the American Mind
fact no more tangible than the lurking presence of the Bogey Man."" He ridiculed the idea that the Pope was going to move his headquarters to Washington within six months as the Klan organizers were warning the residents of Mulberry in 1923. Sears wrote, ". , . it is time for every newspaper in the land, big and little, to get busy and tear the mask from the faces of these migrakory marplots." l 3 Not all of the Ku Klux members in eastern Kansas w a i a biffer-hate campai n" a ainst athnlics. In ~ e ~ t e r n b ethem Knights of Columbusstof the Ku Klux Klan at Colonf abvzrtised a benefit b a r
lit c h u r c h met at the Anderson count; Courthouse in order to adopt a set of resolutions to help preserve peace and harmony in the community. Both sides denounced the radicals who had invaded their - strife and hatred among peaceful neighcommunity and had stirred up bors. l 5 By 1925, the tone of the Klan articles had begun to soften toward the Catholic Church, and writers sometimes admitted that perhaps the Klan had been a bit bigoted in the beginning. The Crawford County Klan newspaper - reflected: The Klan, in this county, has gradually assumed an air of permanency. There is no particular fight left here. . . . Today the Klan in this county is as conservative as the other Protestant fraternal organizations. . . . Credulous Klansmen now know that there are no guns stored in the basements of the Catholic churches, and credulous Catholic mothers know that their children will not be kidnapped by hooded Knights after nightfall. l 6
In 1926, the same source reported on the organization's increased tolerance, "Catholics are not b&ng denounced by Headlight henchmen as 'Red necks' and 'Fish-eaters.' It is a very much improved condition." l 7 Coupled with the idea that Catholics were less than one hundred per cent American was the idea that patriotism was limited to white, Protestant, Anglo-Saxon citizens of the United States. Thus, an exaggerated sense of patriotism permeated all Klan literature. A writer for the Klan organ at Mulberry wrote in May of 1924, "Is it wrong to 2" 1 8 Another awaken patriotism and Christianity in the 'hearts of men. writer stated: Mulberry Neros, August 23, 1923, p. 2. Ibid. 1 4 "Here There and Everywhere," The Louisburg Herald, September 27, 1923, p. 2, quoted from Le Roy Reporter. 15 Ibid., quoted from the F t . Scott Tribune. 1 8 The Independeitt, December 11, 1925, p. 1. Ibid., February 12, 1926, p. 1. I S Ibid., May 2 , 1924, p. 1. l2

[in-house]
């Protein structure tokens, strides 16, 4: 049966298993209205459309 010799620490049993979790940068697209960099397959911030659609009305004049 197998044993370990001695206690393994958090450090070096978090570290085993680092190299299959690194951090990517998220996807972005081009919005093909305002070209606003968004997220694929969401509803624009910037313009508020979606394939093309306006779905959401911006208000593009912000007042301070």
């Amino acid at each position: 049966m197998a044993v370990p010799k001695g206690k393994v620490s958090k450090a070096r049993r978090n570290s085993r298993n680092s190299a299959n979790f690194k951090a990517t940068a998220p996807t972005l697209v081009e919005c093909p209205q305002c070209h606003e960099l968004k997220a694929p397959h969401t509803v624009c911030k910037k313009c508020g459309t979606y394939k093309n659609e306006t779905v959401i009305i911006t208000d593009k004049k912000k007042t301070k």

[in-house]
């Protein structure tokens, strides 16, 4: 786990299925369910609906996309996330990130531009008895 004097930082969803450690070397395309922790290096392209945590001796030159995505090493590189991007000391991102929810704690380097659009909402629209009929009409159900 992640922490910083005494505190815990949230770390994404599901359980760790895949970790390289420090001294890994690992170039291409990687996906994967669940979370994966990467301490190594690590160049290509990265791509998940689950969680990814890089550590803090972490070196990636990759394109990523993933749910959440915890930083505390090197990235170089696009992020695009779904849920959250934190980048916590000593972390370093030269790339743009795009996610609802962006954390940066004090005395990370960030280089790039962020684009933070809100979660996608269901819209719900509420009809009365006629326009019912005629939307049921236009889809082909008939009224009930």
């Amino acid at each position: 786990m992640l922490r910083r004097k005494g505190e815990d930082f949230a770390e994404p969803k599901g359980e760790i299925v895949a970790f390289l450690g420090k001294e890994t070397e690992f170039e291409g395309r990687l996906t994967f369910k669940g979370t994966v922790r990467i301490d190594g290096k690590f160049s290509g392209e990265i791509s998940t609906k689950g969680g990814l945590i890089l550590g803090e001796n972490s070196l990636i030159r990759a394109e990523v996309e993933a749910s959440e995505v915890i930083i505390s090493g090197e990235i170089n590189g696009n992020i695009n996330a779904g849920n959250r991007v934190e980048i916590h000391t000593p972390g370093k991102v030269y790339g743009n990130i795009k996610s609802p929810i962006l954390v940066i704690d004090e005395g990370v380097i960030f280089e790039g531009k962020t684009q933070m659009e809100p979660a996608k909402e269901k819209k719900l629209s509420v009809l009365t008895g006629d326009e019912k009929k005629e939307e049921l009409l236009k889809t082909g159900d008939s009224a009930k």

The Klan teaches that the rights of American citizenship should be exercised to the fullest degree by all loyal Americans so that foreign and un-American influences shall not control the destinies and sap the loyalty of this nation. I "
The importance of patriotism overlooked in a study of the Ku rituals of the Klan were steeped editorial illustrates the influence of "The Lesson."
in the Invisibile Empire cannot be Klux Klan in eastern Kansas. The in patriotic display. The following patriotic rites. The story was called
And sometimes we wonder why Americans - real Americans oppose the lesson of the Ku Klux Klnn. Not long since we saw 5,000 men in full regalia. Twenty bands were playing "The Star Spangled Banner." The military step was perfect. Each step was in unison. Every robe was snow white, with red dash, made by the insignia of the order and of democracy, setting off the intense white. On every side were silk flags -large ones, the American flag. In the lead of this parade were 300 horsemen, all mounted on grey or dapple grey horses. The bridle reins were decorated with little flags. Every tenth rider carried a large American flag. Every 100th man carried a minature fiery cross. Gigantic spot lights played over the scene. At the end of the street was a large flag pole, the upper end of which was more than 100 feet in the air. From this was suspended an American flag of 30x40 feet in dimensions. Upon this flag a dozen spot lights were playing. As the parade neared the flag a dozen buglers stepped into the light. They were costumed in white garments. Their military bugle call rose shrilly over the softer "Onward Christian Soldiers" of the leading band. A space was cleared as if by magic in front of the flag and two hundred men arranged themselves in n formation spelling out the words - "Americans on guard." It was an inspiring sight. "Is there a man with soul so dead, who never to himself hath said, This is mine own, my native land?" \L711at a lesson in patriotism this! There were no scoffers there. '"